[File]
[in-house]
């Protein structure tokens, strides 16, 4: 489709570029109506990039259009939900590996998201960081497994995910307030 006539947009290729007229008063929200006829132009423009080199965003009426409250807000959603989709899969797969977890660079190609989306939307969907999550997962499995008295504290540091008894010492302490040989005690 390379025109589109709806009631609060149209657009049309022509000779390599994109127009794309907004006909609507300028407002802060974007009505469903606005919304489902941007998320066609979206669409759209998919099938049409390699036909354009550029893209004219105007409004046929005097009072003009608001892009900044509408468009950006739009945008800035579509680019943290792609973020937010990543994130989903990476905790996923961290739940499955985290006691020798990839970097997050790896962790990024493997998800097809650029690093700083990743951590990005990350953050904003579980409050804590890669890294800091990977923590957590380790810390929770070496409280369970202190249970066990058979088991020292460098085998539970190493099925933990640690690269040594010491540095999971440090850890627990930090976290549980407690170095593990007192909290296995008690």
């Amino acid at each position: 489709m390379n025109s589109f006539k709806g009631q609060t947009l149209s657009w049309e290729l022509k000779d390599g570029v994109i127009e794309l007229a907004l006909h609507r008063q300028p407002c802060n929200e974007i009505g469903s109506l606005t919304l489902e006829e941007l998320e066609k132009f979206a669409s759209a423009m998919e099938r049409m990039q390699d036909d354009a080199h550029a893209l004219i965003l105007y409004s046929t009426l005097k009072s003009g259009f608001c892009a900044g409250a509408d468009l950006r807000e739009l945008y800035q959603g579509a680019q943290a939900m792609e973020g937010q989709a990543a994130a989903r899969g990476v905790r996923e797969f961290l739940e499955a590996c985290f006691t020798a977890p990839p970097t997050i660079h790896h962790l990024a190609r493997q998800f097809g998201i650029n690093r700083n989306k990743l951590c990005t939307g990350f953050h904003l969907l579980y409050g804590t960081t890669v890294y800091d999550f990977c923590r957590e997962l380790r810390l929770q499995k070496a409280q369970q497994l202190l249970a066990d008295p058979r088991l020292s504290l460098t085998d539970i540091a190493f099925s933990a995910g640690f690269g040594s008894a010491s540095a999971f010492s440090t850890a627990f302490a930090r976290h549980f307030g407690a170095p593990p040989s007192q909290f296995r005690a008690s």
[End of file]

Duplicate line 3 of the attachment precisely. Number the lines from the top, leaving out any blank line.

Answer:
């Amino acid at each position: 489709m390379n025109s589109f006539k709806g009631q609060t947009l149209s657009w049309e290729l022509k000779d390599g570029v994109i127009e794309l007229a907004l006909h609507r008063q300028p407002c802060n929200e974007i009505g469903s109506l606005t919304l489902e006829e941007l998320e066609k132009f979206a669409s759209a423009m998919e099938r049409m990039q390699d036909d354009a080199h550029a893209l004219i965003l105007y409004s046929t009426l005097k009072s003009g259009f608001c892009a900044g409250a509408d468009l950006r807000e739009l945008y800035q959603g579509a680019q943290a939900m792609e973020g937010q989709a990543a994130a989903r899969g990476v905790r996923e797969f961290l739940e499955a590996c985290f006691t020798a977890p990839p970097t997050i660079h790896h962790l990024a190609r493997q998800f097809g998201i650029n690093r700083n989306k990743l951590c990005t939307g990350f953050h904003l969907l579980y409050g804590t960081t890669v890294y800091d999550f990977c923590r957590e997962l380790r810390l929770q499995k070496a409280q369970q497994l202190l249970a066990d008295p058979r088991l020292s504290l460098t085998d539970i540091a190493f099925s933990a995910g640690f690269g040594s008894a010491s540095a999971f010492s440090t850890a627990f302490a930090r976290h549980f307030g407690a170095p593990p040989s007192q909290f296995r005690a008690s």